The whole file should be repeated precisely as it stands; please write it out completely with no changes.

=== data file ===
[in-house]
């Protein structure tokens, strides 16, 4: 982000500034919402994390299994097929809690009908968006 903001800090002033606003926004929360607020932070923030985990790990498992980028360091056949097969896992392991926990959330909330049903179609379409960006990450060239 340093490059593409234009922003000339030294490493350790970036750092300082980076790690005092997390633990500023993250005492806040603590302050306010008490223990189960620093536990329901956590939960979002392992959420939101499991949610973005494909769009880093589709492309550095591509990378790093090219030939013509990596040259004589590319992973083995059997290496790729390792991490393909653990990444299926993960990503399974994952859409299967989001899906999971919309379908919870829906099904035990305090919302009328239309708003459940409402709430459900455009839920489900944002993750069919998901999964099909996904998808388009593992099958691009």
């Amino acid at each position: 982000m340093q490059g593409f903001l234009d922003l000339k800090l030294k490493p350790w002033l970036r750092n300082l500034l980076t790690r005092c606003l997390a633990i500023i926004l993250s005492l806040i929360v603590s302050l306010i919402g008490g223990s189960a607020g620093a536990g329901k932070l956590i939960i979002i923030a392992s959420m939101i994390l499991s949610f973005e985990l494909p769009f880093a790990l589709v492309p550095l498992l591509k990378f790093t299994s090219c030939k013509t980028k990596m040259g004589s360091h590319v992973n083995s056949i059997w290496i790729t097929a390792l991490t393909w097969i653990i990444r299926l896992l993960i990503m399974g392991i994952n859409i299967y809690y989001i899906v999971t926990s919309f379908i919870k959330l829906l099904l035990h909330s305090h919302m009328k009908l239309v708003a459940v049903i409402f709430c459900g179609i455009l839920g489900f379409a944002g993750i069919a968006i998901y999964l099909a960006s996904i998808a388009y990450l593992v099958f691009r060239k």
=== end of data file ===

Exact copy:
[in-house]
């Protein structure tokens, strides 16, 4: 982000500034919402994390299994097929809690009908968006 903001800090002033606003926004929360607020932070923030985990790990498992980028360091056949097969896992392991926990959330909330049903179609379409960006990450060239 340093490059593409234009922003000339030294490493350790970036750092300082980076790690005092997390633990500023993250005492806040603590302050306010008490223990189960620093536990329901956590939960979002392992959420939101499991949610973005494909769009880093589709492309550095591509990378790093090219030939013509990596040259004589590319992973083995059997290496790729390792991490393909653990990444299926993960990503399974994952859409299967989001899906999971919309379908919870829906099904035990305090919302009328239309708003459940409402709430459900455009839920489900944002993750069919998901999964099909996904998808388009593992099958691009």
């Amino acid at each position: 982000m340093q490059g593409f903001l234009d922003l000339k800090l030294k490493p350790w002033l970036r750092n300082l500034l980076t790690r005092c606003l997390a633990i500023i926004l993250s005492l806040i929360v603590s302050l306010i919402g008490g223990s189960a607020g620093a536990g329901k932070l956590i939960i979002i923030a392992s959420m939101i994390l499991s949610f973005e985990l494909p769009f880093a790990l589709v492309p550095l498992l591509k990378f790093t299994s090219c030939k013509t980028k990596m040259g004589s360091h590319v992973n083995s056949i059997w290496i790729t097929a390792l991490t393909w097969i653990i990444r299926l896992l993960i990503m399974g392991i994952n859409i299967y809690y989001i899906v999971t926990s919309f379908i919870k959330l829906l099904l035990h909330s305090h919302m009328k009908l239309v708003a459940v049903i409402f709430c459900g179609i455009l839920g489900f379409a944002g993750i069919a968006i998901y999964l099909a960006s996904i998808a388009y990450l593992v099958f691009r060239k």